effect of glyphosate on animal life is still a hotly debated topic. Some studies have
shown an increased risk of certain types of cancer after animals are exposed to
glyphosate over long periods of time. In areas where repeated applications are
common, the impact of glyphosate on animal life needs more study.
To determine the capability of a plant to develop genetic resistance to glyphosate
applications, Arabidopsis thaliana will be used as a model organism to track
susceptibility across multiple generations. A. thaliana is widely used as a model for plant
genetics due to a short generational time and the large amount of available research
into the A. thaliana genome (Meinke 1998). Some plants are known to be naturally
glyphosate resistance as alternate pathways for the production of the essential amino
acids blocked by glyphosate have been established. The genome of A. thaliana does
not naturally contain genes resistant to glyphosate. Because A. thaliana can grow from
seed to flowering plant in less than six weeks it is possible to expose multiple
generations to low levels of glyphosate to see if resistance can develop through multiple
generations by the creation of alternate pathways for amino acid synthesis.
The aromatic amino acids L-tryptophan, L-phenylalanine, and L-tyrosine are created
through unique pathways in plants and are not naturally synthesized in mammals.
Because the pathway to create the essential amino acids is not present in mammals it
was an ideal target for herbicide development without causing harm to mammalian
development (Maeda 2012).
Experimental Plan:
Can plants develop resistance to low level exposure to glyphosate across
multiple generations?
If Arabadopsis thaliana is exposed to low concentrations of glyphosate over
multiple generations, then mutations which provide resistance to glyphosate will
Independent Variable:
Glyphosate exposure titrated to different levels
Dependent Variable:
Glyphosate Resistance +/-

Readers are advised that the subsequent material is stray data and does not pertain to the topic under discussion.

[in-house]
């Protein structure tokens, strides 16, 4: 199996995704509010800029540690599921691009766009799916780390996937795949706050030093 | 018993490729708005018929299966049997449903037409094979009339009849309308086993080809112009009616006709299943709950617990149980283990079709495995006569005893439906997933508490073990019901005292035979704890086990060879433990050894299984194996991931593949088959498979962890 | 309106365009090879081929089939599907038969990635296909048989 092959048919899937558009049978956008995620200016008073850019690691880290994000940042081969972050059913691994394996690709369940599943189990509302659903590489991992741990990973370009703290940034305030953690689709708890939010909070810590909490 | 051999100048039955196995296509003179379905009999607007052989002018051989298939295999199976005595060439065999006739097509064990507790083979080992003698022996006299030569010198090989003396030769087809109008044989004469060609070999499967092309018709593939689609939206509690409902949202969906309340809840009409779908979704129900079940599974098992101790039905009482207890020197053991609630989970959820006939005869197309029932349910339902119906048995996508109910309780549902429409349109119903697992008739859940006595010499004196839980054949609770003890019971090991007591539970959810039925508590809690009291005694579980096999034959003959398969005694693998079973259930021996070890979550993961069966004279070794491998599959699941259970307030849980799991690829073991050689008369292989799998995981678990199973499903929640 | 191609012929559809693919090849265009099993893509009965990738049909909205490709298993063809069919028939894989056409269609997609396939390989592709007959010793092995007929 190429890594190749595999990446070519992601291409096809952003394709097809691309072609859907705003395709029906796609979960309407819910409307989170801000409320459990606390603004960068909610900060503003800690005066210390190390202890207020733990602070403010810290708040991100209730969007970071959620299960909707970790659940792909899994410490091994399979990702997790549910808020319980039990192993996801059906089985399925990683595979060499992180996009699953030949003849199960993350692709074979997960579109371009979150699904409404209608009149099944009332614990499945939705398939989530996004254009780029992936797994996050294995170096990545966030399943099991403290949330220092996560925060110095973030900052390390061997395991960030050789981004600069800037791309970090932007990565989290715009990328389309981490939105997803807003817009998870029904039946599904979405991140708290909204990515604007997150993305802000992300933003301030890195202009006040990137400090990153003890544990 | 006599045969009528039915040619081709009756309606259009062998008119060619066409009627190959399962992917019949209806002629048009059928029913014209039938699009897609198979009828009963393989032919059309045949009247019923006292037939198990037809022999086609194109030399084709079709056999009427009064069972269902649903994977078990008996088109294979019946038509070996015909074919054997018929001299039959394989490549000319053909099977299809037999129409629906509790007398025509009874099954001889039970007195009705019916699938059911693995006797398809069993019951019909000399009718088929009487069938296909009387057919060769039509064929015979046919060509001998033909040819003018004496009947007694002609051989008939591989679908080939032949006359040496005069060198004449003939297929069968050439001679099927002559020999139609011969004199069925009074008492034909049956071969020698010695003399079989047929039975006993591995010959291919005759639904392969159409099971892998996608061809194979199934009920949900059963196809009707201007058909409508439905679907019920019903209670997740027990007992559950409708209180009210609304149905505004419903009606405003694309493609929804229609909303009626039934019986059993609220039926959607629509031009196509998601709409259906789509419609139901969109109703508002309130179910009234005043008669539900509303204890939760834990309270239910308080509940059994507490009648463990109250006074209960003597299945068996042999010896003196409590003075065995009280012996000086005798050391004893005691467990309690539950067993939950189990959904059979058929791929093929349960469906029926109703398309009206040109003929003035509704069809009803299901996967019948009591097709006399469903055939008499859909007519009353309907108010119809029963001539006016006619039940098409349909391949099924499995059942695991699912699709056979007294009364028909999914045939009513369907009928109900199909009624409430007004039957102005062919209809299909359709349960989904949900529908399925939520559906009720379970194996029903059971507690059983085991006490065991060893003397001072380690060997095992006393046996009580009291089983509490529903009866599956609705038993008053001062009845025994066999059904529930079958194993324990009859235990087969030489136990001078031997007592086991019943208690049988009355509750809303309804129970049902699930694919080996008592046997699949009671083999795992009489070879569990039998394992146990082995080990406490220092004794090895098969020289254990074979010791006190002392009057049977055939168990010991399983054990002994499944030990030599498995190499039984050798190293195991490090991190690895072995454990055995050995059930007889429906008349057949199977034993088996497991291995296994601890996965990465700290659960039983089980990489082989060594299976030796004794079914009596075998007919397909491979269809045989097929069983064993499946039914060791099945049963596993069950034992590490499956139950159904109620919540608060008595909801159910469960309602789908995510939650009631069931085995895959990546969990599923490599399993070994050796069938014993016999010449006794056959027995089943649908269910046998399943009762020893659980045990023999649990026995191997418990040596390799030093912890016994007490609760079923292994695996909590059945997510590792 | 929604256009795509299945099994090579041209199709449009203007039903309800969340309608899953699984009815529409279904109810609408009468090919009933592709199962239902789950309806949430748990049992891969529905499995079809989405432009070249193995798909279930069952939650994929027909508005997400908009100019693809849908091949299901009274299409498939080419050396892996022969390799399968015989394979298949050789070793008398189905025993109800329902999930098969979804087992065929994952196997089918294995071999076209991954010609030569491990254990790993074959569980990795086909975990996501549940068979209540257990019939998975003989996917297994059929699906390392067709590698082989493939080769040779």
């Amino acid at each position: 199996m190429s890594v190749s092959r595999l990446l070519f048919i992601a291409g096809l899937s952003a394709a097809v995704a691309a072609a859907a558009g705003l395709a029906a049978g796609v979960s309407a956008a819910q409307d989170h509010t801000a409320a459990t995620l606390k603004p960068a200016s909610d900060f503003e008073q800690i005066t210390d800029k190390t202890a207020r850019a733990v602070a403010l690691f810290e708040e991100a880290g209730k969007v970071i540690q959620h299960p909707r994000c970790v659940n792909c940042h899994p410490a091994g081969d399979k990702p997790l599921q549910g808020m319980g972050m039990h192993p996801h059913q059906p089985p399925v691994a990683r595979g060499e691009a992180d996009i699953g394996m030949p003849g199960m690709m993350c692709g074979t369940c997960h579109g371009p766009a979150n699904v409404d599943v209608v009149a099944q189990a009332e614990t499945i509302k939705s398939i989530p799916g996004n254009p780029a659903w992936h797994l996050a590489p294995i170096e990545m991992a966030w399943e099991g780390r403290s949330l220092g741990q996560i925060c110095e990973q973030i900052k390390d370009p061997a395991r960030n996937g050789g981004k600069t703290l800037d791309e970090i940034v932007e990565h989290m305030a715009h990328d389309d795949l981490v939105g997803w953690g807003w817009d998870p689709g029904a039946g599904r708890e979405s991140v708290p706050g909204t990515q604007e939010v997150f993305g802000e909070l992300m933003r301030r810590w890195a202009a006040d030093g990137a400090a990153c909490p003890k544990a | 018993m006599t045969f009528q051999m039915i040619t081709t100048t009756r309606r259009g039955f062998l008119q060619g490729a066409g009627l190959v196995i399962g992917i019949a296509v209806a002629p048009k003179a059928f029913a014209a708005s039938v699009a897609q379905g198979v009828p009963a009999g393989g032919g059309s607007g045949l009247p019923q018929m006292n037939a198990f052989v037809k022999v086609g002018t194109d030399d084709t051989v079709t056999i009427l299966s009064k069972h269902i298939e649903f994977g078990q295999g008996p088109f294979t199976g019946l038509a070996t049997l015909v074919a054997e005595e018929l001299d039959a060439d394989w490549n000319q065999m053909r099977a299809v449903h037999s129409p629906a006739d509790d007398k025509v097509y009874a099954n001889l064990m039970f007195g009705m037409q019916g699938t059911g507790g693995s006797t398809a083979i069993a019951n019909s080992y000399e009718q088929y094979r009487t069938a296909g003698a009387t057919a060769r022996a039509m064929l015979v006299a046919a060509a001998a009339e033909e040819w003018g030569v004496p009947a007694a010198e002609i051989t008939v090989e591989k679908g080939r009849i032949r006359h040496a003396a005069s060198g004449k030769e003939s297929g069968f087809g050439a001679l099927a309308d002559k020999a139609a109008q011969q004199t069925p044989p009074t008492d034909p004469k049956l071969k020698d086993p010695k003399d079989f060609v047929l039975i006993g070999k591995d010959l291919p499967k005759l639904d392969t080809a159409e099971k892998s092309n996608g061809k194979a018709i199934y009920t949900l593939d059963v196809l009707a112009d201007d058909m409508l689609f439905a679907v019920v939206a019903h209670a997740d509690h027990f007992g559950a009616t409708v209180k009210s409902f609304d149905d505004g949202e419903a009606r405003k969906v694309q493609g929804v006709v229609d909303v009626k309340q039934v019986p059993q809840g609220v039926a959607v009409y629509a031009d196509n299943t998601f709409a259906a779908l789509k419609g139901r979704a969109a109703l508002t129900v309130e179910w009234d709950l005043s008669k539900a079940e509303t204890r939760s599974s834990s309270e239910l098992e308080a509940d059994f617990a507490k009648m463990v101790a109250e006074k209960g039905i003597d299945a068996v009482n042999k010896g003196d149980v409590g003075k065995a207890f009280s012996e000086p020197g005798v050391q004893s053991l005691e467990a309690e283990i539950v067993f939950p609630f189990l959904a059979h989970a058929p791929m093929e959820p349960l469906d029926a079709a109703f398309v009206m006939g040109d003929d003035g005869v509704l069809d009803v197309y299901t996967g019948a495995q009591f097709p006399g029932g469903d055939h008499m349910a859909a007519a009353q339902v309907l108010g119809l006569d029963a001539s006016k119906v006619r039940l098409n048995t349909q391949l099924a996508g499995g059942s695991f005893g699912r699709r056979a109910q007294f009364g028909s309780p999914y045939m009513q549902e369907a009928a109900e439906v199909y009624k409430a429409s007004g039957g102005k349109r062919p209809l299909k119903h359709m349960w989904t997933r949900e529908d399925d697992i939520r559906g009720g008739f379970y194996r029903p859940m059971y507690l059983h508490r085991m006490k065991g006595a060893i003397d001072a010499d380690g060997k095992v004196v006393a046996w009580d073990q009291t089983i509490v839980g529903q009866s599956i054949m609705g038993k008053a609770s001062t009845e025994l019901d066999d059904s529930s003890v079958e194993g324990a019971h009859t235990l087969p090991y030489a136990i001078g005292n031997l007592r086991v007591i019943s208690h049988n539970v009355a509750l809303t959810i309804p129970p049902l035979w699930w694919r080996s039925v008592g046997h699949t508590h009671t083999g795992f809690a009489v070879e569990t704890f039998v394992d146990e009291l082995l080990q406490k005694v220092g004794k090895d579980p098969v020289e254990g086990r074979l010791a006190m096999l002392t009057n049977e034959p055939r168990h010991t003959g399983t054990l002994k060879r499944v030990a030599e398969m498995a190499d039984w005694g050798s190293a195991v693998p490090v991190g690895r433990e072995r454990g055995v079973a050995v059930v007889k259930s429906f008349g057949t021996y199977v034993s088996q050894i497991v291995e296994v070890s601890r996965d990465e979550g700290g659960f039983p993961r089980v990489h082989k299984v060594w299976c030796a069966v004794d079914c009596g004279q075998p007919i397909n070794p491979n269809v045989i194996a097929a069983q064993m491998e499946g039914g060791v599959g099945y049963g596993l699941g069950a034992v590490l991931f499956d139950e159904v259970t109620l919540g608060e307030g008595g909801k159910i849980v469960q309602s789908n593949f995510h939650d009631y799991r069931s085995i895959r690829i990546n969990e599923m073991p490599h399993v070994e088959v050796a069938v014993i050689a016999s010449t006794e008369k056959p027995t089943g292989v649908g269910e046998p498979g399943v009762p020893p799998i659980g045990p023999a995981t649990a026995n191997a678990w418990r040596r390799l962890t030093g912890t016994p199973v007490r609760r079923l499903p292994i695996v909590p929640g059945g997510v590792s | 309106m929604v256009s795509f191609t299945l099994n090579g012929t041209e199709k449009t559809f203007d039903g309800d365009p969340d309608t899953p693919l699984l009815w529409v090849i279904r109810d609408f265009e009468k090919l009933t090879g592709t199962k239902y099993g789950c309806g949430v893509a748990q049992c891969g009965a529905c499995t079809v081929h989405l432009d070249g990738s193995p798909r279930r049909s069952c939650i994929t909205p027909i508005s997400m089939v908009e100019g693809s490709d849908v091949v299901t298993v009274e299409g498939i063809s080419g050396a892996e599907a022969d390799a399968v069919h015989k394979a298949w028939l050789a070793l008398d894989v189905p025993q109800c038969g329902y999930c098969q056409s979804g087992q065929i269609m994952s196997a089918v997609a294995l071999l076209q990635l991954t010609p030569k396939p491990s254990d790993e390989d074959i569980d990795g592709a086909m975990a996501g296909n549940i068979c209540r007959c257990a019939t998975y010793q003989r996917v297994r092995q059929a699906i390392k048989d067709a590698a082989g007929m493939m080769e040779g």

Raphanus sativus plants not exposed to glyphosate
Soil, Water, Light Temperature Conditions
Seed starter tray x 100
1 Liter plant pots
Organic soil
Arabadopsis thaliana seeds
Raphanus sativus seeds
Grow light
Light Timer
5 misting sprayers
1. Fill seed starter tray with 50g of organic soil per cup (fill 40 cups)
2. Place 1 A. thaliana seed in a cup of soil.
3. Repeat step “2” twenty (50) times.
4. Add 25mL of water to each cup containing a seed.
5. Separate seeds into groups of 10.
6. Separate each seed group with plastic walls to prevent cross pollination
7. Label Seed Groups A, B, C, D, E
8. Place seeds under grow light.
9. Turn on fan to keep plants cool and provide wind for pollination.
10. Water seeds with 25mL of water every 24 hours.
11. Allow seeds to germinate and grow for 4 days.
12. Measure and record height and condition of each plant.
13. Mix glyphosate with water to create strengths A (1%), B (10%), C (25%), D(51%)
**Wear googles and gloves when handling glyphosate**
14. Apply 1 metered spray (1 ml) of solution A to each of the 10 plants in group A.
15. Repeat step 14 three times for Groups B, C, and D
**Plant group E is not exposed to glyphosate.**
16. Continue to water plants every 24 hours.
17. Measure and record height and condition of each plant 24 hours after glyphosate
18. Measure and record height and condition of each plant 4 days after glyphosate
19. Measure and record height and condition of each plant 8 days after glyphosate
20. Measure and record height and condition of each plant 12 days after glyphosate
21. Measure and record height and condition of each plant 16 days after glyphosate
22. Measure and record height and condition of each plant 20 days after glyphosate
23. Measure and record height and condition of each plant 24 days after glyphosate
24. Measure and record height and condition of each plant 28 days after glyphosate
25. Carefully transfer each seed starter into a 1 liter pot.
26. Label each pot with Group A, B, C, D, or E, and type of plant.
27. Measure and record height and condition of each plant 32 days after glyphosate
28. Measure and record height and condition of each plant 36 days after glyphosate
29. Measure and record height and condition of each plant 40 days after glyphosate
30. Apply 1 metered spray (1 mL) per plant of each strength to each group A-D
31. Measure and record height and condition of each plant 44 days after glyphosate
32. Measure and record height and condition of each plant 48 days after glyphosate
33. Measure and record height and condition of each plant 52 days after glyphosate
34. Measure and record height and condition of each plant 56 days after glyphosate
35. Measure and record height and condition of each plant 60 days after glyphosate